Another slow week; next week will hopefully be better with time off for Thanksgiving. Still, November is light years ahead in terms of movie viewing compared to where I was two months ago.
Jeux d'enfants (Love Me if You Dare) (2003) dir. Yann Samuell:
I have no problem with films with a wicked sense of humor, but there has to be balance. There's a thin line between darkly funny and obnoxious and irritating, and this is a film that struggles to keep itself from straying into obnoxious territory. Julien and Sophie (real-life couple Guillaume Canet and Marion Cotillard) have been friends since they were children. And ever since they've been friends, their friendship has revolved around constantly playing pranks and constantly one-upping each other. Surprisingly, when the two stars finally take on the roles (roughly 20-30 minutes in), the pranks actually become more tolerable and seem to find the weird niche vibe that writer/director Yann Samuell was going for. Unfortunately, opening shot aside, the film gets off to a horrendous start. As children, the kids are almost insufferable, especially Julien. On numerous occasions I wanted to reach through the screen and slap them both. As it is, it makes the remainder of the film somewhat awkward to adjust to. Granted, it's good to see that the characters don't just continue their games without care (Sophie in particular grows tired of them), but even so, the damage has already been done. Samuell also has a tendency to thrown in kooky animated sequences that look like bits left on the cutting room floor from Amelie (and we'll get to Jean-Pierre Jeunet in a minute). That's not to say that there aren't things to like. A scene when Julien and Sophie see each other in a bar (after a significant time apart) is particularly effective, and in its own strange way the ending works perfectly on a thematic level. Canet and Cotillard are also very strong as well, better than the film around them by a considerable margin. It's nice to see Cotillard in a girlfriend in a role that doesn't relegate her to supporting/weak status (see: Public Enemies, Inception). Not exactly a bad film, but in a ways a bit too unpleasant for its own good, and difficult to strongly recommend.
A Very Long Engagement (2004) dir. Jean Pierre Jeunet:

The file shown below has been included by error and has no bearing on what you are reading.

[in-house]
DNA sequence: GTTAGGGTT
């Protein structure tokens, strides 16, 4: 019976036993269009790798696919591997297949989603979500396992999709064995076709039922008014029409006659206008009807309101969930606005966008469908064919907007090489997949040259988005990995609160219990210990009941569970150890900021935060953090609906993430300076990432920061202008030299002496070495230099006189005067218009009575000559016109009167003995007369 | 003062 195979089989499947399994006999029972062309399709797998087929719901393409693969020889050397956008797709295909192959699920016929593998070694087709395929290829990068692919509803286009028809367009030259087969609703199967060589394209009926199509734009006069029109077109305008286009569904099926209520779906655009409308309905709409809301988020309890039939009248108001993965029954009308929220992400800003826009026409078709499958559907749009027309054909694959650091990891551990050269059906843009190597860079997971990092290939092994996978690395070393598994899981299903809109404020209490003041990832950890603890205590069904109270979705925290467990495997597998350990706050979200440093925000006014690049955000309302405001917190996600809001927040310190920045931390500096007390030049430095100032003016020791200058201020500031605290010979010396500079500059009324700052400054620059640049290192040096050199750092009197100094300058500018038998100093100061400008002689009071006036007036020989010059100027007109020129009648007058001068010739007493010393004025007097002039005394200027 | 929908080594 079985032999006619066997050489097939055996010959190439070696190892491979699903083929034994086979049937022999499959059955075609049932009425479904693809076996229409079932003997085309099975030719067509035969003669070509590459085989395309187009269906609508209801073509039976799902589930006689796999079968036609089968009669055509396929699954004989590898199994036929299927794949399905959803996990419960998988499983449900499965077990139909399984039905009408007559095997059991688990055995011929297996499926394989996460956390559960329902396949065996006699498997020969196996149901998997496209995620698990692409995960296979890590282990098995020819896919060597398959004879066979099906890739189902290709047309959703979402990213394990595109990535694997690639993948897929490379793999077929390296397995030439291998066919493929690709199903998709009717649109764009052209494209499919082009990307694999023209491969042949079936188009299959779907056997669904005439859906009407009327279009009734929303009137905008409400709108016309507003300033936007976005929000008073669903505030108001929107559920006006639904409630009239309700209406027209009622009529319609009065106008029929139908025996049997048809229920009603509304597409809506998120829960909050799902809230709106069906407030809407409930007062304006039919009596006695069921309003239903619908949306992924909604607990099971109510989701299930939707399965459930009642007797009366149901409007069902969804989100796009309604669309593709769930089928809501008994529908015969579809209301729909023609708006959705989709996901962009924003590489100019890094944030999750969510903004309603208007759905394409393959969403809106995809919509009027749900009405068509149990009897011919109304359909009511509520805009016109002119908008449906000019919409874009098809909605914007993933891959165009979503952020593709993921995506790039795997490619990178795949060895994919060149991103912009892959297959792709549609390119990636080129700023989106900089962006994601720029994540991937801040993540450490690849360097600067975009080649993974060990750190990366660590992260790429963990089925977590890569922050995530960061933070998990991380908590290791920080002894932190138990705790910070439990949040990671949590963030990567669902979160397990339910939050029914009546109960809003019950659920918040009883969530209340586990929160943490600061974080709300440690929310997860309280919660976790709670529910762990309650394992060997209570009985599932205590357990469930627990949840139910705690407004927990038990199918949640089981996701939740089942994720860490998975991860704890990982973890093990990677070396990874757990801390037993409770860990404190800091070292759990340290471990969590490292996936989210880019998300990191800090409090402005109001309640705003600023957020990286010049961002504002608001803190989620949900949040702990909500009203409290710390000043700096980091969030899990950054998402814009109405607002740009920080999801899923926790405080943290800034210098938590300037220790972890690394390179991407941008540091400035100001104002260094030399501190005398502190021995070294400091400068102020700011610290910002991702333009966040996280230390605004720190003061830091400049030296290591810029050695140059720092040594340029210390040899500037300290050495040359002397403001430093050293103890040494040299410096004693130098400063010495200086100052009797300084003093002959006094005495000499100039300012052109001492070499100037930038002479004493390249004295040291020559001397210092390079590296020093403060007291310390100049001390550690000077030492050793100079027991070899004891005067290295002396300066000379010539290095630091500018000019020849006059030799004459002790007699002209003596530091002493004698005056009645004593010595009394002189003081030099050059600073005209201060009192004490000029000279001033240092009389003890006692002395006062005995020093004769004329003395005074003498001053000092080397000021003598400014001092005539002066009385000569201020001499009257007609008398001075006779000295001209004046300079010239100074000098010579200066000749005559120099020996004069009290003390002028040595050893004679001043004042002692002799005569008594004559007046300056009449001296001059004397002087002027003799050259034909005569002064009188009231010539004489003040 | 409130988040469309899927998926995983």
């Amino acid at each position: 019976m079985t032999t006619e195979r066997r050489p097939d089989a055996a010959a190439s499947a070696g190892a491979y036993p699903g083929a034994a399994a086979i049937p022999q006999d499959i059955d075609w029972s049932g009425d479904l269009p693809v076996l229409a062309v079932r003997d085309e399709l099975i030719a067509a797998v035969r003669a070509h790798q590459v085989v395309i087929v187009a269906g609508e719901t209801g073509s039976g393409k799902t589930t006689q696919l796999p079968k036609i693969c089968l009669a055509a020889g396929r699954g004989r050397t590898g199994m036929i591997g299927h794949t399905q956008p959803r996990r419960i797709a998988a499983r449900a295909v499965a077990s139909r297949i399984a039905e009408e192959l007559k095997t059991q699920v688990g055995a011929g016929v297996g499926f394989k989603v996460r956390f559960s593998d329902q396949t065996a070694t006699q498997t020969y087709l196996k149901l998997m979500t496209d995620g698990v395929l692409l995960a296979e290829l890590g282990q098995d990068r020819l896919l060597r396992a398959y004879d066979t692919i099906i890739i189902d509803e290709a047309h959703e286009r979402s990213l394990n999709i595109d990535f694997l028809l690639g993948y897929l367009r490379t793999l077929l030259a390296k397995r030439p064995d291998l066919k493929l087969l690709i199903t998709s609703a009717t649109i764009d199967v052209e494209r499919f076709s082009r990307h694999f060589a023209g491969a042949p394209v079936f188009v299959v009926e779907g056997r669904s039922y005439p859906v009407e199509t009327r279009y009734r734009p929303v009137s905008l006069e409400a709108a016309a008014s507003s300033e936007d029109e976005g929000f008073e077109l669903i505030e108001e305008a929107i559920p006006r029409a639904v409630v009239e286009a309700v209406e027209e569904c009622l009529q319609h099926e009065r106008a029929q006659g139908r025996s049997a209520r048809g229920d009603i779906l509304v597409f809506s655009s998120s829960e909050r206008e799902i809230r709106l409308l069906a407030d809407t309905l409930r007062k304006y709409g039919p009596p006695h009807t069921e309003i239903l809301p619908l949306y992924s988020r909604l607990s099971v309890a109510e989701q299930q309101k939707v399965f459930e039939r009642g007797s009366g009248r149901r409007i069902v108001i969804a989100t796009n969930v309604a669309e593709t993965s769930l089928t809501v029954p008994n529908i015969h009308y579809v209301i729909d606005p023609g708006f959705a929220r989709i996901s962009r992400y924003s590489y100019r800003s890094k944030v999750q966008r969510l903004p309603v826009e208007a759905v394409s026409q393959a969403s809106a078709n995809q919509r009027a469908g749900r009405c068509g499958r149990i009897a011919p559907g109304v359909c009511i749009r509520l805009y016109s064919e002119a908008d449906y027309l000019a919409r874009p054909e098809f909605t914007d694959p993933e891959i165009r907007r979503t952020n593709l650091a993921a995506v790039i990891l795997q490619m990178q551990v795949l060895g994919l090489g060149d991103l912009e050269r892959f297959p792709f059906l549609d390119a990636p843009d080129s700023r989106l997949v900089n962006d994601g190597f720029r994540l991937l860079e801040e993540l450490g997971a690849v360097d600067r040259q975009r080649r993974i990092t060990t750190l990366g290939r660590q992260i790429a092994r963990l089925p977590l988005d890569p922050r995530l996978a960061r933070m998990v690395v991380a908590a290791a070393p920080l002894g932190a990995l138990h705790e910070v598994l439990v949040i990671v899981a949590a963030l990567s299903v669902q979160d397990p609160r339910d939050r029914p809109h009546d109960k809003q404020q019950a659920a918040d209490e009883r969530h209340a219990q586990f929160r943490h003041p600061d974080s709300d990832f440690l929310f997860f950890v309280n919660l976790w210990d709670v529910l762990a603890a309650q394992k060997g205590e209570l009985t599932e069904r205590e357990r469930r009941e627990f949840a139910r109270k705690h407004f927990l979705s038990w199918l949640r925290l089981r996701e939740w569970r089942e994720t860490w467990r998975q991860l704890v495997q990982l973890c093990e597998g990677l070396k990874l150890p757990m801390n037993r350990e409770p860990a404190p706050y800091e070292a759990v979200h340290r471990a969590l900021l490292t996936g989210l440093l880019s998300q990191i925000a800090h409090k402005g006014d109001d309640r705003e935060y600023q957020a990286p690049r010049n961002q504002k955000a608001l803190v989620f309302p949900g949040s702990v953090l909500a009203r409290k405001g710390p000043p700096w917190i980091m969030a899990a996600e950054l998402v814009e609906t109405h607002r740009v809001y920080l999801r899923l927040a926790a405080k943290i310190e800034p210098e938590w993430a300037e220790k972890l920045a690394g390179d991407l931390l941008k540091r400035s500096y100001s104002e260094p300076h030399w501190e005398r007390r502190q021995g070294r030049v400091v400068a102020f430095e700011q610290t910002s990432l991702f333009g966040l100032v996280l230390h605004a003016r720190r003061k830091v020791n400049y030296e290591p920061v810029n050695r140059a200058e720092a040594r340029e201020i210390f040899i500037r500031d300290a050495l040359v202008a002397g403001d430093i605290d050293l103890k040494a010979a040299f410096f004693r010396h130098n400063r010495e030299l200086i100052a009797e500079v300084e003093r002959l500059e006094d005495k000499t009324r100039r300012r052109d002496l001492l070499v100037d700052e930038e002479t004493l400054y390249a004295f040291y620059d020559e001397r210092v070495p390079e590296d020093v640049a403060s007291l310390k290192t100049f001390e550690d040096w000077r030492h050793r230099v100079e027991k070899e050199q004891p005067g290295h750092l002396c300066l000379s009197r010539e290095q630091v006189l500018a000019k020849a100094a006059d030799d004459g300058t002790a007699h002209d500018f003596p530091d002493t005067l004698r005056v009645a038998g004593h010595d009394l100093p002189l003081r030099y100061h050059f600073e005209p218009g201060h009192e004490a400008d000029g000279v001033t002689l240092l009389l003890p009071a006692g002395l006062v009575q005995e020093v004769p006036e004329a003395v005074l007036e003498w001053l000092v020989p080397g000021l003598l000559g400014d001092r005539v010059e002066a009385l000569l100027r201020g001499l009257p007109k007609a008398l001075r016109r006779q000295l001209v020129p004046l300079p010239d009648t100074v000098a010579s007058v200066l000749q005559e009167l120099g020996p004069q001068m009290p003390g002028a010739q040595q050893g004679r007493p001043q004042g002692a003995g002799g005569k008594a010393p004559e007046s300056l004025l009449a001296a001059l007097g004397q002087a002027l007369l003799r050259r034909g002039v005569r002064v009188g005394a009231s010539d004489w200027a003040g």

Three years before this film, Jeunet made another film called Amelie, and though this film shares that film's leading lady, the two couldn't be any more different. Amelie was a charming and quirky Gallic romance, whereas this film is a mostly somber affair about lost love amid the horror and aftermath of World War I. Mathilde (Audrey Tatou) and Manech (Gaspard Ulliel) were lovers shortly before the start of the war. Unfortunately, Manech has yet to return, and the war has long since been over. Desperate to find him, Mathilde sets out on a quest to find out where he is, starting by investigating a group of soldiers who Manech was last seen with. The journey leads her through any number of complications, the most formidable of all being Tina Lombardi (Marion Cotillard), the lover/whore of one of the men who has gone about killing the men responsible for the man's untimely death. For the most part, Jeunet leaves his slightly overbearing quirks behind, but unfortunately, perhaps in an attempt to lighten the mood, they still creep through. There are no weird animated sequences or hyper active montages, but there are smaller things, like Mathilde's aunt's obsession with her dog's flatulence, which seems like the sort of characterization that doesn't belong here (or anywhere, for that matter). Still, even with Jeunet's quirks, he does manage to make a solid transition into such heavy material, though at times the results border on plodding. All around, the performances are very strong, especially Tatou. Cotillard has moments too, though for the first half of the film her character is used more as an emblem; she's given two spectacularly designed (albeit simple) kill sequences and that's pretty much it until her big scene with Tatou. And though Jeunet doesn't shy away from the horror of war, there's a scene near the end that is equal parts horrifying and horribly contrived. Still, the visuals, art direction, costume design, and acting mostly make up for it. At the same time, one can't help but feel that the film would have benefitted from someone more committed to the overriding grimness of the story.